Uber says 100% of its cars will be electric by 2030. That's not entirely true.

But it won't pay drivers to replace their cars, only entice them with higher fares.

Woman sitting in the back of a car.
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Uber said today that 100 percent of the cars in its network will be electric by 2030 in the U.S., Canada, and Europe, and by 2040 for the rest of the world. Because its drivers are contractors, the company cannot force them to ditch their gas cars — instead it hopes to incentivize them with higher fares for EV rides.

Specifically, the "Uber Green" surcharge will give riders the option to pay $1 extra to request a hybrid or fully-electric vehicle. Drivers who use a hybrid car will earn 50 cents extra per ride, while those with fully-electric cars will receive $1.50 extra per ride. Uber is putting up $800 million of its own money to help fund the initiative, which includes working with car manufacturers to provide attractive offers on electric cars to its drivers.

Ridesharing's environmental cost — The new pledge is important for Uber because ridesharing has been found to increase emissions in contradiction to previous claims that the services are good for the environment.

Most riders use the private options, not shared UberPool or Lyft Line rides, and research indicates that ridesharing actually replaces public transit rides for many people who start using it. Trains and buses are much more efficient because they ferry many more passengers, and the fleets have transitioned to electric much faster than private passenger vehicles have. Private cars also cause increased congestion, which led New York City to impose a ridesharing surcharge in Manhattan.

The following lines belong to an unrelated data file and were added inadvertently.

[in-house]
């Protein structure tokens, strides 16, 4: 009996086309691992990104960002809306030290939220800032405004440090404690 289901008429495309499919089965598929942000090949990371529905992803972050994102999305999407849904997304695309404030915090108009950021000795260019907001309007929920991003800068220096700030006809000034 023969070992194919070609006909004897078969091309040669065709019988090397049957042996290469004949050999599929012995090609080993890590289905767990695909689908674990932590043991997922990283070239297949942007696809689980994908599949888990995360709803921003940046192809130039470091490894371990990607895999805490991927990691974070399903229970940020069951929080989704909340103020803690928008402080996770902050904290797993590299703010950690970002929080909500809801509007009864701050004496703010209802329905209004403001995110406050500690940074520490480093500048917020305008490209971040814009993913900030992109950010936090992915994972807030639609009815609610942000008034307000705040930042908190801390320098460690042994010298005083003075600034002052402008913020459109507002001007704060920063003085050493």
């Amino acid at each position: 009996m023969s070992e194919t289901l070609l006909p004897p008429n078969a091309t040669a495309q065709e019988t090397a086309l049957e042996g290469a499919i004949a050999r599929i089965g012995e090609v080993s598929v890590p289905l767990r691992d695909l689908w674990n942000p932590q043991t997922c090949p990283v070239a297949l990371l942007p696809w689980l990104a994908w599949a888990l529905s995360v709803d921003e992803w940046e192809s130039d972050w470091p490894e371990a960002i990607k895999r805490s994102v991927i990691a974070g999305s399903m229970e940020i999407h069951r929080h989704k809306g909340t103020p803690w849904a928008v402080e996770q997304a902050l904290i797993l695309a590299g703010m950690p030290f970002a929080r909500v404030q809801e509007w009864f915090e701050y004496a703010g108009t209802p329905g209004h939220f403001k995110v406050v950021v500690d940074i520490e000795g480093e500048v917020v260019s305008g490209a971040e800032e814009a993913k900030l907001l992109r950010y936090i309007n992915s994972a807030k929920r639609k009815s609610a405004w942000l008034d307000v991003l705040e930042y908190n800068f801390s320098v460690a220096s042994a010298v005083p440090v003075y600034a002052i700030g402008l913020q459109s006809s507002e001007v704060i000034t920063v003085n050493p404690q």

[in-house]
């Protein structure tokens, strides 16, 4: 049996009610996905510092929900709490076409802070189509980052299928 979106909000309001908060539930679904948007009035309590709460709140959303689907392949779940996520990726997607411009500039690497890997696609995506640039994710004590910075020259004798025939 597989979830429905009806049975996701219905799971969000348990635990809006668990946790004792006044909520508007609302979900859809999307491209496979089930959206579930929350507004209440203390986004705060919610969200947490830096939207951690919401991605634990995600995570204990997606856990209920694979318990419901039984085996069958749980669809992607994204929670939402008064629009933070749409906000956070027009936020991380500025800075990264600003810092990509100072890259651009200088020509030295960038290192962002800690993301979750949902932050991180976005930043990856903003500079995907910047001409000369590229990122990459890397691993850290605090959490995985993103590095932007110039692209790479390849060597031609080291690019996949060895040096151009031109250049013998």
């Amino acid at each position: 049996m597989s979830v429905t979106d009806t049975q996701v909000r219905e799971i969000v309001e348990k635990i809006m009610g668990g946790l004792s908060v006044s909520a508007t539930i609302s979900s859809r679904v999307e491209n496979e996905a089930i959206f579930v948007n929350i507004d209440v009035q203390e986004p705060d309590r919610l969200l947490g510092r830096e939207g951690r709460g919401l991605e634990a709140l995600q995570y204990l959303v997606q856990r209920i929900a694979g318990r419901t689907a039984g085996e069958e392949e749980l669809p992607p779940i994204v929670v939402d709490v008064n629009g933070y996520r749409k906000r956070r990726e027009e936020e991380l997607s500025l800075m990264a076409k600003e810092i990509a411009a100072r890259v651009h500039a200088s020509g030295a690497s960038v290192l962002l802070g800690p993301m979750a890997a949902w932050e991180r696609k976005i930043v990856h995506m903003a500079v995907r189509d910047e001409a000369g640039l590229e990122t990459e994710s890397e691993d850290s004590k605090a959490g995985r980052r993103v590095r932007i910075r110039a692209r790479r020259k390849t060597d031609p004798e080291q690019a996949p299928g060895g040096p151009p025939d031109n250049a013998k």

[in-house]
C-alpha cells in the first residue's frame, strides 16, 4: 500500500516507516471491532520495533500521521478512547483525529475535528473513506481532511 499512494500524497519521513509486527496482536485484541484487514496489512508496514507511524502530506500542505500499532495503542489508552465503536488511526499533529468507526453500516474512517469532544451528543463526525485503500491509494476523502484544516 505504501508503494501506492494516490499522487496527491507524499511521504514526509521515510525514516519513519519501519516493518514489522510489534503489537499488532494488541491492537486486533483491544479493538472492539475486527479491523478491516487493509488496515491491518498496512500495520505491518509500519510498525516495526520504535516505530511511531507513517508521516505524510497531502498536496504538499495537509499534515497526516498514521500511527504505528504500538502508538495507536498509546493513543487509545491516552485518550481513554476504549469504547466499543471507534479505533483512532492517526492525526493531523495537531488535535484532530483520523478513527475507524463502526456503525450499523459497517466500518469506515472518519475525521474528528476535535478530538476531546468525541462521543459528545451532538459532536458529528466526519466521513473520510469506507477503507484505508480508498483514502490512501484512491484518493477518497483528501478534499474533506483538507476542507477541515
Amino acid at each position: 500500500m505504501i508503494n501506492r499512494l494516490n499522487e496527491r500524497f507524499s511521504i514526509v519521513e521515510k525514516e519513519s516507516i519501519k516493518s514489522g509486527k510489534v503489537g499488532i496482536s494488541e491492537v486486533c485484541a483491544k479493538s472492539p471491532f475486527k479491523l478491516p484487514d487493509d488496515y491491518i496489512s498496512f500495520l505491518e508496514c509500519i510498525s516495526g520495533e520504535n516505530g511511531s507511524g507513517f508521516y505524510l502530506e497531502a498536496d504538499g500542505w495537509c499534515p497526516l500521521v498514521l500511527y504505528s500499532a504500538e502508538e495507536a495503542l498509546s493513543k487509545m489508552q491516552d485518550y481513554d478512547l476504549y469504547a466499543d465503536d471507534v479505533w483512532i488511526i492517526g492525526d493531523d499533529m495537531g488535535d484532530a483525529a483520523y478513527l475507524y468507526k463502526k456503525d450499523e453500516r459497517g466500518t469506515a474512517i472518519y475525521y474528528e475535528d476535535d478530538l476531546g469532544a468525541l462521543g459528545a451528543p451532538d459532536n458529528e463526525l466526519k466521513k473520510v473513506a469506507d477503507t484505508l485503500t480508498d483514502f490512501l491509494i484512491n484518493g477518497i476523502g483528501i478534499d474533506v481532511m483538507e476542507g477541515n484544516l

Uber expects that the higher fares and deals with automakers will be enough to entice most drivers to swap out their cars, but even after 2030 they'll still be allowed to use a regular combustion engine vehicle.

Offloading costs to the driver — In practice, while the move looks to support a good moral imperative, it seems likely to harm the poor and working-class drivers who power Uber's business. Ridesharing companies offload their biggest cost, the car itself, to drivers, who aren't even compensated for gas or wear-and-tear on the vehicles. Even though Uber denies it, many of its drivers rely on it for much of their income to survive.

If the company were to actually compensate its drivers well they might be able to afford a new electric car — but the whole business model is based around treating drivers like full-time employees, without the benefits or wages of a full-time worker. People who can afford to sell their car and get an electric one aren't likely the same people driving for Uber full-time and making its service work. Unless Uber raises fares considerably or makes its drivers real employees — something it might have to do if California has its way.

Right now, the average wage for an Uber driver is between $8-11 per hour after expenses. It's no surprise that the churn of drivers leaving the service is so high. They leave as soon as they can find any other job because, it turns out, that driving people around is a hard job that deserves commensurate pay.

Considering that Uber's goal here is ten years out, though, the company gets some positive press today and pretty soon we'll all forget about the pledge anyway.